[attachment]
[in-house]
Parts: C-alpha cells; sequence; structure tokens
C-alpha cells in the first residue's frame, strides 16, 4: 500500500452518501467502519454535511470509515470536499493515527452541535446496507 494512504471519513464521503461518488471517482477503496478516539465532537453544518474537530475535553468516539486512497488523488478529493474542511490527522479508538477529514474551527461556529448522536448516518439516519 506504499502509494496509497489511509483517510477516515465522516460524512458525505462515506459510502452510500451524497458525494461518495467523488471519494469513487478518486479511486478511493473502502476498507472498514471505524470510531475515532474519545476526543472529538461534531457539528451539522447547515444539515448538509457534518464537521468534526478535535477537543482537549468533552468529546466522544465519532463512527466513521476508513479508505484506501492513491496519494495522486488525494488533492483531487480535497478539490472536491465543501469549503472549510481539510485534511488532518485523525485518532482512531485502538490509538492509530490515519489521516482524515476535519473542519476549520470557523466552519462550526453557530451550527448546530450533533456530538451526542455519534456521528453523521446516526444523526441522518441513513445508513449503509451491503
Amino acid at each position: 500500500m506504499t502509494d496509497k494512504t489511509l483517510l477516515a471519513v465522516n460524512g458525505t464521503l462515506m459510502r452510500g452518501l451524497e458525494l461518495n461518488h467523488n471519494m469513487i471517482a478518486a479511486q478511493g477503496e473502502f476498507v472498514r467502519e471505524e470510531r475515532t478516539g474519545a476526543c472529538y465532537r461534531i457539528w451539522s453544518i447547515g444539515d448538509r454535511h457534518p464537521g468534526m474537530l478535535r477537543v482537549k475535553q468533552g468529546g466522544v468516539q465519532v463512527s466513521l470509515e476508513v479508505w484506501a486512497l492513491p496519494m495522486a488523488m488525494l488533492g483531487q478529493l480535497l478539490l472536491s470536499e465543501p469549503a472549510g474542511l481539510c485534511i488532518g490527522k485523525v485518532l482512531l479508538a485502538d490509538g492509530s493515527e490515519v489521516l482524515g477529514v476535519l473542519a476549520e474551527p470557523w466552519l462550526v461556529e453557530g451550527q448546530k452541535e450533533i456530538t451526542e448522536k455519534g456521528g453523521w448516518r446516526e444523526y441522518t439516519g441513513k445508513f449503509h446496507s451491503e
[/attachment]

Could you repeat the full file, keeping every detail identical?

[in-house]
Parts: C-alpha cells; sequence; structure tokens
C-alpha cells in the first residue's frame, strides 16, 4: 500500500452518501467502519454535511470509515470536499493515527452541535446496507 494512504471519513464521503461518488471517482477503496478516539465532537453544518474537530475535553468516539486512497488523488478529493474542511490527522479508538477529514474551527461556529448522536448516518439516519 506504499502509494496509497489511509483517510477516515465522516460524512458525505462515506459510502452510500451524497458525494461518495467523488471519494469513487478518486479511486478511493473502502476498507472498514471505524470510531475515532474519545476526543472529538461534531457539528451539522447547515444539515448538509457534518464537521468534526478535535477537543482537549468533552468529546466522544465519532463512527466513521476508513479508505484506501492513491496519494495522486488525494488533492483531487480535497478539490472536491465543501469549503472549510481539510485534511488532518485523525485518532482512531485502538490509538492509530490515519489521516482524515476535519473542519476549520470557523466552519462550526453557530451550527448546530450533533456530538451526542455519534456521528453523521446516526444523526441522518441513513445508513449503509451491503
Amino acid at each position: 500500500m506504499t502509494d496509497k494512504t489511509l483517510l477516515a471519513v465522516n460524512g458525505t464521503l462515506m459510502r452510500g452518501l451524497e458525494l461518495n461518488h467523488n471519494m469513487i471517482a478518486a479511486q478511493g477503496e473502502f476498507v472498514r467502519e471505524e470510531r475515532t478516539g474519545a476526543c472529538y465532537r461534531i457539528w451539522s453544518i447547515g444539515d448538509r454535511h457534518p464537521g468534526m474537530l478535535r477537543v482537549k475535553q468533552g468529546g466522544v468516539q465519532v463512527s466513521l470509515e476508513v479508505w484506501a486512497l492513491p496519494m495522486a488523488m488525494l488533492g483531487q478529493l480535497l478539490l472536491s470536499e465543501p469549503a472549510g474542511l481539510c485534511i488532518g490527522k485523525v485518532l482512531l479508538a485502538d490509538g492509530s493515527e490515519v489521516l482524515g477529514v476535519l473542519a476549520e474551527p470557523w466552519l462550526v461556529e453557530g451550527q448546530k452541535e450533533i456530538t451526542e448522536k455519534g456521528g453523521w448516518r446516526e444523526y441522518t439516519g441513513k445508513f449503509h446496507s451491503e